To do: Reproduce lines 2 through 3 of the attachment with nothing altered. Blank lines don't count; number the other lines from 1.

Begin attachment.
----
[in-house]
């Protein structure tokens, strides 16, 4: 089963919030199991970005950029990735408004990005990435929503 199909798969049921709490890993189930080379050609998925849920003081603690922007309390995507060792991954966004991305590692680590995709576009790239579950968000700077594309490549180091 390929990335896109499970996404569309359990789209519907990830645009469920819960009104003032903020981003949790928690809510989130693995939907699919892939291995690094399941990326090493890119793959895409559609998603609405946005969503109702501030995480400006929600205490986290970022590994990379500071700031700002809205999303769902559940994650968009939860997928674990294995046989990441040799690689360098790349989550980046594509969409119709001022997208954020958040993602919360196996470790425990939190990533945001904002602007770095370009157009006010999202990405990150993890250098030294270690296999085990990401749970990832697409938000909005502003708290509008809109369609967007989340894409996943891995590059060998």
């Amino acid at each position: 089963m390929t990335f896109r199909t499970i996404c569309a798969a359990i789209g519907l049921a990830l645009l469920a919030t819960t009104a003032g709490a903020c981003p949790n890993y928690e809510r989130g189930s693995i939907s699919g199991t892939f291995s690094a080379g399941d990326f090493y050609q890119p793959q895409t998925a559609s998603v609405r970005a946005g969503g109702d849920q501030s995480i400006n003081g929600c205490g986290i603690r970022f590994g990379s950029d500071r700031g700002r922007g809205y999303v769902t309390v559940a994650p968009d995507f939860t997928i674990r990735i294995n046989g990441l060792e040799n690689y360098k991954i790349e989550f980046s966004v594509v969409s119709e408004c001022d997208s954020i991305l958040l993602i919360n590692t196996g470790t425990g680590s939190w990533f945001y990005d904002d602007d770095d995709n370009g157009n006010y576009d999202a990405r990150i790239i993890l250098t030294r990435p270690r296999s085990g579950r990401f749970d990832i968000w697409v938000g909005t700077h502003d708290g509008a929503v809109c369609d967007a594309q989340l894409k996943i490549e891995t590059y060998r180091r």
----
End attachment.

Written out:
């Protein structure tokens, strides 16, 4: 089963919030199991970005950029990735408004990005990435929503 199909798969049921709490890993189930080379050609998925849920003081603690922007309390995507060792991954966004991305590692680590995709576009790239579950968000700077594309490549180091 390929990335896109499970996404569309359990789209519907990830645009469920819960009104003032903020981003949790928690809510989130693995939907699919892939291995690094399941990326090493890119793959895409559609998603609405946005969503109702501030995480400006929600205490986290970022590994990379500071700031700002809205999303769902559940994650968009939860997928674990294995046989990441040799690689360098790349989550980046594509969409119709001022997208954020958040993602919360196996470790425990939190990533945001904002602007770095370009157009006010999202990405990150993890250098030294270690296999085990990401749970990832697409938000909005502003708290509008809109369609967007989340894409996943891995590059060998």
């Amino acid at each position: 089963m390929t990335f896109r199909t499970i996404c569309a798969a359990i789209g519907l049921a990830l645009l469920a919030t819960t009104a003032g709490a903020c981003p949790n890993y928690e809510r989130g189930s693995i939907s699919g199991t892939f291995s690094a080379g399941d990326f090493y050609q890119p793959q895409t998925a559609s998603v609405r970005a946005g969503g109702d849920q501030s995480i400006n003081g929600c205490g986290i603690r970022f590994g990379s950029d500071r700031g700002r922007g809205y999303v769902t309390v559940a994650p968009d995507f939860t997928i674990r990735i294995n046989g990441l060792e040799n690689y360098k991954i790349e989550f980046s966004v594509v969409s119709e408004c001022d997208s954020i991305l958040l993602i919360n590692t196996g470790t425990g680590s939190w990533f945001y990005d904002d602007d770095d995709n370009g157009n006010y576009d999202a990405r990150i790239i993890l250098t030294r990435p270690r296999s085990g579950r990401f749970d990832i968000w697409v938000g909005t700077h502003d708290g509008a929503v809109c369609d967007a594309q989340l894409k996943i490549e891995t590059y060998r180091r």